Special Issues
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Immunotherapy for Breast Cancer

Submission Deadline: 31 December 2022 (closed)

Guest Editors

Dr. Shaojie Jiang
School of Medical Imaging, Hangzhou Medical College, Hangzhou 310053, Zhejiang, China.
jsj1983@hmc.edu.cn

Summary

Nowadays, immunotherapy has profoundly changed the treatment mode in various cancers, including breast cancer. More clinical trials are ongoing since the first approval of atezolizumab by the FDA for the treatment of triple-negative breast cancer (TNBC) in 2019. These ongoing studies are evaluating combination strategies pairing immune checkpoint blockades (ICBs) with additional chemotherapeutic agents, small targeted molecules, monoclonal antibodies, and local ablative therapies to enhance response in both early-stage and metastatic disease. However, reliable predictive biomarkers of response to ICBs have not been established.

 

This topic aims to advance knowledge related to molecular features, immune cell profiles, regulatory mechanisms, and monitoring and assessment in breast cancer immunotherapy. We welcome authors to submit original research, review, and perspective articles focusing on, but not limited to, new findings in the following areas:

 

• Biomarkers (including genes, proteins, metabolites, etc.) that can be used to predict or improve response to ICBs in breast cancer immunotherapy.

• Alterations of immune cell profiles in breast cancer immunotherapy and their meanings to the immunotherapy process.

• Immune-related signaling pathways alterations of tumor-resident immunocytes and tumor cells in breast cancer immunotherapy and their meanings to the immunotherapy process.

• The mechanisms of progressive/hyper-progressive diseases in breast cancer immunotherapy.

• Communications among tumor-resident immunocytes, tumor cells, and stromal cells (or other types of cells) in tumor niche in breast cancer immunotherapy.

• The new strategies of treatment, monitoring, assessment, and management in breast cancer immunotherapy, such as artificial intelligence, mathematical model, and imaging evaluation, nanotechnology, proteolysis targeting chimeras (PROTAC) technology, and oncolytic virus therapy.


Keywords

Breast Cancer, Immunotherapy, Immune Checkpoint Blockades, Biomarkers, Immune Cell Profiles, Immune-Related Signaling Pathways, Progressive/Hyper-Progressive Diseases

Published Papers


  • Open Access

    REVIEW

    Mechanisms and applications of antitumor immunotherapy of responsive drug-loaded nanoparticles in breast cancer

    LETIAN JIN, HETING CHEN, QI RUAN, RUI LIU, YIFENG FAN, XIUFANG XU, DAJIANG WANG, JIAHUI LU
    BIOCELL, Vol.47, No.7, pp. 1483-1498, 2023, DOI:10.32604/biocell.2023.028457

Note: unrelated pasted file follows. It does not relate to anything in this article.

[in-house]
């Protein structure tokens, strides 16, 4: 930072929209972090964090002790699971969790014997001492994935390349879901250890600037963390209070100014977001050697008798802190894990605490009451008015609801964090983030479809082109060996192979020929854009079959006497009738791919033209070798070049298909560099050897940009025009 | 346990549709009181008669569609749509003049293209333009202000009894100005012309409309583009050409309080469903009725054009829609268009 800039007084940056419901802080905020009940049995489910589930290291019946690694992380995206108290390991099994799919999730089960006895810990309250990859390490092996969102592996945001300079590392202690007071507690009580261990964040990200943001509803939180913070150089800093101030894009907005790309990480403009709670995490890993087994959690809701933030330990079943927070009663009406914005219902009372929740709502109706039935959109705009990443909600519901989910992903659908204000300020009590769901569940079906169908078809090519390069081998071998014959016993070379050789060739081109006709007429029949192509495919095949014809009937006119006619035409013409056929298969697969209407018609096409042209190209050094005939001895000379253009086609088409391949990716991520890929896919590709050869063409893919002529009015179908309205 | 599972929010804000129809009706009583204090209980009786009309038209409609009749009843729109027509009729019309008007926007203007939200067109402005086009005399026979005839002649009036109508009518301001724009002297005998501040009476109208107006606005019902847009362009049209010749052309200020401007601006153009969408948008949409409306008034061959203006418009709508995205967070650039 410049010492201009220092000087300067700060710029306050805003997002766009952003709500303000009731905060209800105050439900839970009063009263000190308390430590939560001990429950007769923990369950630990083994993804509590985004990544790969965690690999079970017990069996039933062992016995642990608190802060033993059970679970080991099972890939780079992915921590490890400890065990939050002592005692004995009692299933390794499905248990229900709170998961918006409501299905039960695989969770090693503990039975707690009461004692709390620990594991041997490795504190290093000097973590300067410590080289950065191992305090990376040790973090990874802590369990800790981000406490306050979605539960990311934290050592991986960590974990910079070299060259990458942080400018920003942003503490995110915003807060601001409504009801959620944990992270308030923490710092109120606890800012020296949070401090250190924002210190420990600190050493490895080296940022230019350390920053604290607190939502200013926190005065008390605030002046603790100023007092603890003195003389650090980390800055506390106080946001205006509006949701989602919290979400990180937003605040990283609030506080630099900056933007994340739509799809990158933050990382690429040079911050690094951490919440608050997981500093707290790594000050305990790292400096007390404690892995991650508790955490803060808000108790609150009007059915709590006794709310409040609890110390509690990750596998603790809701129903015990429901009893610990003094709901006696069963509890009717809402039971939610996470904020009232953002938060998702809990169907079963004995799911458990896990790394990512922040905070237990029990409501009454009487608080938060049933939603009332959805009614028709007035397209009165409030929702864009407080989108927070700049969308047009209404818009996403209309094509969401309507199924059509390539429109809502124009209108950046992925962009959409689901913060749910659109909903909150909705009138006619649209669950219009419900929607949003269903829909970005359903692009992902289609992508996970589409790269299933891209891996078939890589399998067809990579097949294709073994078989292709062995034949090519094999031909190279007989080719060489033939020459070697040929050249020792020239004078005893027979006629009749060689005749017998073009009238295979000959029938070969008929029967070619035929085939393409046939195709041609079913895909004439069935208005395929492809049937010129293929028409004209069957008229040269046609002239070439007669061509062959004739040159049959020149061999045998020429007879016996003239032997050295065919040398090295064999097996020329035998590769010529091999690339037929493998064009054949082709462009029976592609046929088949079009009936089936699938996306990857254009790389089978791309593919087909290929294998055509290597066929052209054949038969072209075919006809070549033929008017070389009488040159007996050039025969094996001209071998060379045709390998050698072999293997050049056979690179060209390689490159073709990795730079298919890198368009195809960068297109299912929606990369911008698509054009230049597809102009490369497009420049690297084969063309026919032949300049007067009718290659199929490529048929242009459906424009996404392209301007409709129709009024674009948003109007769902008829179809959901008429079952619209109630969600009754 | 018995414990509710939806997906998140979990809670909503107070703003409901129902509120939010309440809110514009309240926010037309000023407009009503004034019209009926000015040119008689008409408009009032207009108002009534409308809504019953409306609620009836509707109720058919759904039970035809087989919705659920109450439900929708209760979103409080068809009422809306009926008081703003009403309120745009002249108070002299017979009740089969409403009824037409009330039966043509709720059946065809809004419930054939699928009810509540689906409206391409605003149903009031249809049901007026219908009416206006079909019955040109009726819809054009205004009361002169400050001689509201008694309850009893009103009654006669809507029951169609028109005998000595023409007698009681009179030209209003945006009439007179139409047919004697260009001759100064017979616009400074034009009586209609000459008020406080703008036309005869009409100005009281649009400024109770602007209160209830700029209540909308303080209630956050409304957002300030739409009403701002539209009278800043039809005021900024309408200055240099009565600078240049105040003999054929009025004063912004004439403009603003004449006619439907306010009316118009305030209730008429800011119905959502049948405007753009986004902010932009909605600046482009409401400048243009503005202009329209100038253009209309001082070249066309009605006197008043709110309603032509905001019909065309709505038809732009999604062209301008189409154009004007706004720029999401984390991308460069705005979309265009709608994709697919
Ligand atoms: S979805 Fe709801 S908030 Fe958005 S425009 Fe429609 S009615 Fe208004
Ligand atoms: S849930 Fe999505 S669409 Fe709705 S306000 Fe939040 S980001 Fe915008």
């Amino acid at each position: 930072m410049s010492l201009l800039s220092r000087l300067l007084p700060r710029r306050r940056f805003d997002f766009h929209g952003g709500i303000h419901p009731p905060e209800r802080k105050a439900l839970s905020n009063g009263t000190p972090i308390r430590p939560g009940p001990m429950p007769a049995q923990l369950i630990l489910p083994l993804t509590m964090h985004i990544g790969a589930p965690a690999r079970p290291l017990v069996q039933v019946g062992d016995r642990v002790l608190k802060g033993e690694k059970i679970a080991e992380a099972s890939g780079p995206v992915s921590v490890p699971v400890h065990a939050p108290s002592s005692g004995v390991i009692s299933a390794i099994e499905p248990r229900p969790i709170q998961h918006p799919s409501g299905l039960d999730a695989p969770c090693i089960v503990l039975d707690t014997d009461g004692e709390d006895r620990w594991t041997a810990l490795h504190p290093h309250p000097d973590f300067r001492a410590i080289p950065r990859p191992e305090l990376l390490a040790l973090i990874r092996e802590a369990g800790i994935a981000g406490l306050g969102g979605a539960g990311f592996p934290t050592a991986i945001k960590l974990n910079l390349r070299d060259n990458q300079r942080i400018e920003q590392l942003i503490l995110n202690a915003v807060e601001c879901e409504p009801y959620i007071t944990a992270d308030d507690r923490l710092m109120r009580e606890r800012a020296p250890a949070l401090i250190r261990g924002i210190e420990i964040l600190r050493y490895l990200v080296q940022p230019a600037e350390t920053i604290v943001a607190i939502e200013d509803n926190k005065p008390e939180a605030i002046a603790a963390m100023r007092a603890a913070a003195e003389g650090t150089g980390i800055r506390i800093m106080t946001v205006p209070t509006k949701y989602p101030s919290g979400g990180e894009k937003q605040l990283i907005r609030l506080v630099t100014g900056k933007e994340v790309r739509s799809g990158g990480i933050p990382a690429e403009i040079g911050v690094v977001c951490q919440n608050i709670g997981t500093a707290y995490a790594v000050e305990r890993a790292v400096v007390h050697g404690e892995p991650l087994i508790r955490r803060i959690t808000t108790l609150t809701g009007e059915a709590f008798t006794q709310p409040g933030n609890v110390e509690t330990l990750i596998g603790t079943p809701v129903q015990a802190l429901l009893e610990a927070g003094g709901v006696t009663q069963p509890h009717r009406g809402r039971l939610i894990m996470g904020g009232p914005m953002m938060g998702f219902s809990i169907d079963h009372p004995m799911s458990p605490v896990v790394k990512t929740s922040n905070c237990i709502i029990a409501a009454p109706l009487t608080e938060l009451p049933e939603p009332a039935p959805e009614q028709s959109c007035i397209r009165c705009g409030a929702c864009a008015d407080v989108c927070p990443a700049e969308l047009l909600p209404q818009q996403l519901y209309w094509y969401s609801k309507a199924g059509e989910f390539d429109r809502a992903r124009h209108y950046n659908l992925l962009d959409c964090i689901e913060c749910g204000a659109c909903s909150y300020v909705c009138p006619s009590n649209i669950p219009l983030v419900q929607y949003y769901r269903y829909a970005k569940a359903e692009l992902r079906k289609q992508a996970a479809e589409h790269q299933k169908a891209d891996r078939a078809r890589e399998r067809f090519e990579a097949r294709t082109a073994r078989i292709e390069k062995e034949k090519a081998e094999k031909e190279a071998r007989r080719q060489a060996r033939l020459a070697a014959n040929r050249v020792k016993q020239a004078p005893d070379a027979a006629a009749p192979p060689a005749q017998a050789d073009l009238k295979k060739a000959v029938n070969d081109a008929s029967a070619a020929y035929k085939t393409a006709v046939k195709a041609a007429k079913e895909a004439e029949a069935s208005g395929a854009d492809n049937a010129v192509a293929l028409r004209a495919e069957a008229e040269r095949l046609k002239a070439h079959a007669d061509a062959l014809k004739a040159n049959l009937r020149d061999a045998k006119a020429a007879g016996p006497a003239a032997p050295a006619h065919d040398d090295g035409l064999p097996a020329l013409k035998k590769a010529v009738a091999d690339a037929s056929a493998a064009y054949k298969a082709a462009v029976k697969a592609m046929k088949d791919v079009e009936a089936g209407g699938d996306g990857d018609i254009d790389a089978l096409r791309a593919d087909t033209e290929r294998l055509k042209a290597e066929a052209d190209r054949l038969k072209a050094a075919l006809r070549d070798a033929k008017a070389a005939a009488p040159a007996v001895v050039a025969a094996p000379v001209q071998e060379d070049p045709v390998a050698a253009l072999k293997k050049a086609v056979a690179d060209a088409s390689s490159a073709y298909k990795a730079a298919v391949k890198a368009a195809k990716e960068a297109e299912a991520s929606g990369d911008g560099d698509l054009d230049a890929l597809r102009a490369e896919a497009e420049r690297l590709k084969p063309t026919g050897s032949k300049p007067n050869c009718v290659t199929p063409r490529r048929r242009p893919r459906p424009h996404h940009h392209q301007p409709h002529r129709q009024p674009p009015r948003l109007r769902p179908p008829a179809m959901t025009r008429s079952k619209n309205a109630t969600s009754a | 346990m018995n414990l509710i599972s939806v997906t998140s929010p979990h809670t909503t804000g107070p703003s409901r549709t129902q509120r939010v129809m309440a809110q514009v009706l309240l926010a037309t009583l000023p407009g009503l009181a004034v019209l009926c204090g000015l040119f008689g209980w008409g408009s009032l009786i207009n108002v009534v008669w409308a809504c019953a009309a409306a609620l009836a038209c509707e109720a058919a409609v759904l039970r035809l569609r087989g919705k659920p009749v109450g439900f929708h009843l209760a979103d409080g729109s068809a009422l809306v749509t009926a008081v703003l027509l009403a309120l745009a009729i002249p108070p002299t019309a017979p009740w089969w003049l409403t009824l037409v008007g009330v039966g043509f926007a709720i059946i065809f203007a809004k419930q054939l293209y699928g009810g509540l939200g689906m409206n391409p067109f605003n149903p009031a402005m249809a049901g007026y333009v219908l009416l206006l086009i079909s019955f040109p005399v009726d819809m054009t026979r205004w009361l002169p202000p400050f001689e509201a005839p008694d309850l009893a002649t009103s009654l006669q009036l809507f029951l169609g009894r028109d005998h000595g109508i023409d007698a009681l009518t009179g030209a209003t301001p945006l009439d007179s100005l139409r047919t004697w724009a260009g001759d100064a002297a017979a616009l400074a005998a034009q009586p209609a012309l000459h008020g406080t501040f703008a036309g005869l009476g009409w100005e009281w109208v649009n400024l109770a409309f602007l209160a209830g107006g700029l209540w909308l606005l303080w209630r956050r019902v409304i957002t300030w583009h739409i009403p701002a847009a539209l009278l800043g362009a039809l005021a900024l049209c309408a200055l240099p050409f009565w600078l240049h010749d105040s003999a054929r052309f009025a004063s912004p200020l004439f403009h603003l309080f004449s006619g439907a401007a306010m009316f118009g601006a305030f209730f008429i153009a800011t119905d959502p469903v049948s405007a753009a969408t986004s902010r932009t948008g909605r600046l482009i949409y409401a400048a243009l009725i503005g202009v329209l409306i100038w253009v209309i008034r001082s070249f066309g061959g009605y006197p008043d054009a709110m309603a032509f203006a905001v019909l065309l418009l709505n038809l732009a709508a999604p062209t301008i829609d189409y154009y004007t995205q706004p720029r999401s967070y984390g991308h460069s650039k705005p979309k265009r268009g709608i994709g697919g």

(This article belongs to the Special Issue: Immunotherapy for Breast Cancer)
    Abstract During the chemotherapy of tumors, the cytotoxic effect of drugs is vital to kill tumor cells, and the delivery of a chemotherapeutic agent is of great importance for optimal therapeutic effects. The high in vivo clearance rate and low delivery efficiency of conventional chemotherapeutic agents affect the therapeutic effect. In recent years, the responsive drug delivery nanosystem has received increasing concern owing to its excellent biocompatibility, stable delivery performance, and controlled drug release strategies. To lucidly explain the cytocidal and immunotherapeutic effects of such responsive nanosystems in breast cancer, this review discusses the various stimuli and More >

  • Open Access

    REVIEW

    The progress of combination therapy with immune checkpoint inhibitors in breast cancer

    KAIMIN FAN, JUNWEI WENG
    BIOCELL, Vol.47, No.6, pp. 1199-1211, 2023, DOI:10.32604/biocell.2023.028516
    (This article belongs to the Special Issue: Immunotherapy for Breast Cancer)
    Abstract Immunotherapy targets the dysfunctional immune system to induce cancer cell killing by CD8-positive T cells. Immune checkpoint inhibitors (ICIs), specifically anti-PD-1 antibodies, anti-PD-L1 antibodies, and anti-CTLA4 antibodies, have revolutionized the management of many malignancies due to their significant role in generating a durable clinical response. However, clinical data suggest that response rates to ICI monotherapy are low due to the immunologically silent characteristics of breast cancer (BC). Chemotherapy, surgery, radiotherapy, and targeted therapy were recently reported to alter the tumor microenvironment and enhance the ICI response. Some clinical studies supported that ICIs, in combination with More >

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